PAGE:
On June 18, CA Rover Holdings, a subsidiary of Carlyle Group, offloaded a 5.1 per cent equity stake in SBI Cards and Payment Services. In another bulk deal just a few days ago, TVS group companies — Sundaram Clayton and TVS Motor Company — sold almost all their stake in an automotive cable producer, Suprajit Engineering. The shares of SBI Card and Suprajit Engineering on the dates the bulk deals were announced fell by 4.3 per cent and 8.3 per cent, respectively. Bulk deals, as the name suggests, represent transactions in which large volumes of shares change hands.
What is it?
A bulk deal is said to have happened when an investor buys or sells more than 0.5 per cent of the outstanding equity shares of a company listed on the exchange. The 0.5 per cent quantity may be reached through one or more transactions executed during the trading day. Bulk deals are transacted during normal trading hours and are visible to everyone on the trading window. These deals are also communicated by the broker conducting the transaction to the exchange. If the deal happens through multiple transactions, then the broker aggregates them and intimates the exchange within one hour from the close of the trading day. The stock exchanges, in turn, provide information about these deals to the public on the same day after the market hours.
The information includes stock name, client name, deal type ( whether buy or sell), quantity of shares and the traded price.
A bulk deal is not the same as a block deal. A transaction with a minimum value of ₹10 crore executed through a separate window is a block deal. Block deals are not visible to regular market players. Unlike the market-driven bulk deal, block deals are usually put through at prices negotiated before their execution. This is to ensure confidentiality of the trade and stable prices. But the stock exchanges disseminate information on block deals too to the general public on the same day, after the market hours. We can find the details about daily bulk and block deals on both the BSE and NSE sites.
Why is it important?
When it comes to buys and sells, the big players in the market are expected to know more than retail investors. Bulk deals are usually done by institutional investors, mutual funds and high net worth individuals for a high transaction value and thus are expected to signal institutional moves to small investors.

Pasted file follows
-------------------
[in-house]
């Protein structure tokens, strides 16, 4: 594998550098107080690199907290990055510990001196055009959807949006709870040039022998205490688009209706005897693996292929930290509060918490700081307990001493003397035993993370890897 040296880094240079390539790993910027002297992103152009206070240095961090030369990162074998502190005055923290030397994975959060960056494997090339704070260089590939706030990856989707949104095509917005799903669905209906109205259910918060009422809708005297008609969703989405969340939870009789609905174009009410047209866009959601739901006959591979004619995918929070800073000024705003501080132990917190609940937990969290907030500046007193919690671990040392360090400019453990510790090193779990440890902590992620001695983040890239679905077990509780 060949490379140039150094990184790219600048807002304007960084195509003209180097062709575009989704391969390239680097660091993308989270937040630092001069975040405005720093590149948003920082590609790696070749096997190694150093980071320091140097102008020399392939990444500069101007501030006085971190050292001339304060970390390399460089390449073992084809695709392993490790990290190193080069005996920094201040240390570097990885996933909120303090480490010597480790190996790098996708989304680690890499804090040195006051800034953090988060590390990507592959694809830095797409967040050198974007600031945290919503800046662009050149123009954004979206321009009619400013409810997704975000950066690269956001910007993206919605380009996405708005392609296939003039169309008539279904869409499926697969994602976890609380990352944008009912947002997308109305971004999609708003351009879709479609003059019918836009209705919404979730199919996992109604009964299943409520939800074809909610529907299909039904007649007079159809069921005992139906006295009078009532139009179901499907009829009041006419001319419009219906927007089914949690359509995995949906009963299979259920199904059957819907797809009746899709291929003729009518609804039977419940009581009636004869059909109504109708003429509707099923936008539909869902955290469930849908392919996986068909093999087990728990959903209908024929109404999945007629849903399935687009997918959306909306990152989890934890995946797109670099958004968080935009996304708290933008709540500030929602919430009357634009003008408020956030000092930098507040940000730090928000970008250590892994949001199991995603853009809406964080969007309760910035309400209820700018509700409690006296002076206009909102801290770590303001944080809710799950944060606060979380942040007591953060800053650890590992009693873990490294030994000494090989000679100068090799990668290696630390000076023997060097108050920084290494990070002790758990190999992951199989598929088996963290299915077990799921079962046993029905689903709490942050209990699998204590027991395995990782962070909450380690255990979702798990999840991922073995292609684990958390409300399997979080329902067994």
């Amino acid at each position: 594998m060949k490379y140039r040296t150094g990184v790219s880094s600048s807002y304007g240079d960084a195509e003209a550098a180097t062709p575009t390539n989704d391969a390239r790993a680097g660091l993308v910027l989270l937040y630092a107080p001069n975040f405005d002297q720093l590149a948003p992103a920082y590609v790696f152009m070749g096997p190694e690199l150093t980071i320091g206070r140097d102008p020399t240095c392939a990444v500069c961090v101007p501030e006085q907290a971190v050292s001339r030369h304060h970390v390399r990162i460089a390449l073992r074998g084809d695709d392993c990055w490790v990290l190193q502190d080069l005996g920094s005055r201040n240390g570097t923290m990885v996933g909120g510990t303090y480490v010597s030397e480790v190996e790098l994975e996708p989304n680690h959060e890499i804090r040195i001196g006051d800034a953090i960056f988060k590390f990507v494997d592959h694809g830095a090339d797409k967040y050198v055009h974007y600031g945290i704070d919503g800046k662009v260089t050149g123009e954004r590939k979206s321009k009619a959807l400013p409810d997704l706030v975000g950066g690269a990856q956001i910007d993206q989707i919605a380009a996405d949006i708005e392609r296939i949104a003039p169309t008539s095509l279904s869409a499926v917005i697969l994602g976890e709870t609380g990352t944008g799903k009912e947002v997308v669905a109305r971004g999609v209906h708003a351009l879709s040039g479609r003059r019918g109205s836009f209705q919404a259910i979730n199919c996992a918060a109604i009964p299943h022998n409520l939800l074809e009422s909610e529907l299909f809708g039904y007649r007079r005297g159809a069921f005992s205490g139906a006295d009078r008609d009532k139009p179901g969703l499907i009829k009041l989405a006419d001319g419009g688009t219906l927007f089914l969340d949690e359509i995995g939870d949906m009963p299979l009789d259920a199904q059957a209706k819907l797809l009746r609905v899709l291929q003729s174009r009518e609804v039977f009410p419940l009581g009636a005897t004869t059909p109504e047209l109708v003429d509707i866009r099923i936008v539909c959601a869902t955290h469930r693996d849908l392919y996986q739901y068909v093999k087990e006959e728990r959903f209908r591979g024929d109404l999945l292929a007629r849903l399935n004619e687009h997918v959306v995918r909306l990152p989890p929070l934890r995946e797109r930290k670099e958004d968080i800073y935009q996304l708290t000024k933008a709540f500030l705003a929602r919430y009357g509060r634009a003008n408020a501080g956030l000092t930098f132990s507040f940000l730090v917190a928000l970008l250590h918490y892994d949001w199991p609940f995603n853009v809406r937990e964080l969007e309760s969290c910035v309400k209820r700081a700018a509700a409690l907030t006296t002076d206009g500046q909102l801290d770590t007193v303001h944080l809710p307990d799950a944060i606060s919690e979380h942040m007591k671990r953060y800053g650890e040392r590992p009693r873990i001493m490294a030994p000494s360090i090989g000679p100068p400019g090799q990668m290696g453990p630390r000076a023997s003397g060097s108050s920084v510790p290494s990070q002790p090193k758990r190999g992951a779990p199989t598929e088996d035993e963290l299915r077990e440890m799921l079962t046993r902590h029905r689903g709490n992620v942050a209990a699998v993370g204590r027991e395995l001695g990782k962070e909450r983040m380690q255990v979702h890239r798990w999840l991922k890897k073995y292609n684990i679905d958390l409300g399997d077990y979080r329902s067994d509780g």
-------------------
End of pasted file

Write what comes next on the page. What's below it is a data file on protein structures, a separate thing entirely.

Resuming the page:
As the participants of bulk deals are considered to be more informed about the opportunities and risks facing a company, the pricing and timing of these transactions may indicate where the investment interest is rising and where it is falling. For instance, TVS group investors reducing their shareholding in Suprajit Engineering was interpreted as negative news by the market and the share price has since been trading lower than pre-bulk deal levels.
However, not all bulk deals may indicate long-term positions of the participants. There could be transactions which could be intra-day trades to gain from price movements, or deals where the stock is merely changing hands from one promoter entity to another. Often promoters participate in bulk and block deals, to adjust their cross-holdings. These transactions may not provide any long-term perspective on the company.
Why should I care?
If you are an individual retail investor, a look at the bulk deals data will help you understand how the interest in the stock you own is changing, especially with the big investors. Bulk deals done on a continuous basis can to an extent give some indication on the direction of the stock price in the near future. But be cautious when using the data, because it may not be always indicative of a trend.
Big may not always be right, in the market. So do your own due diligence.
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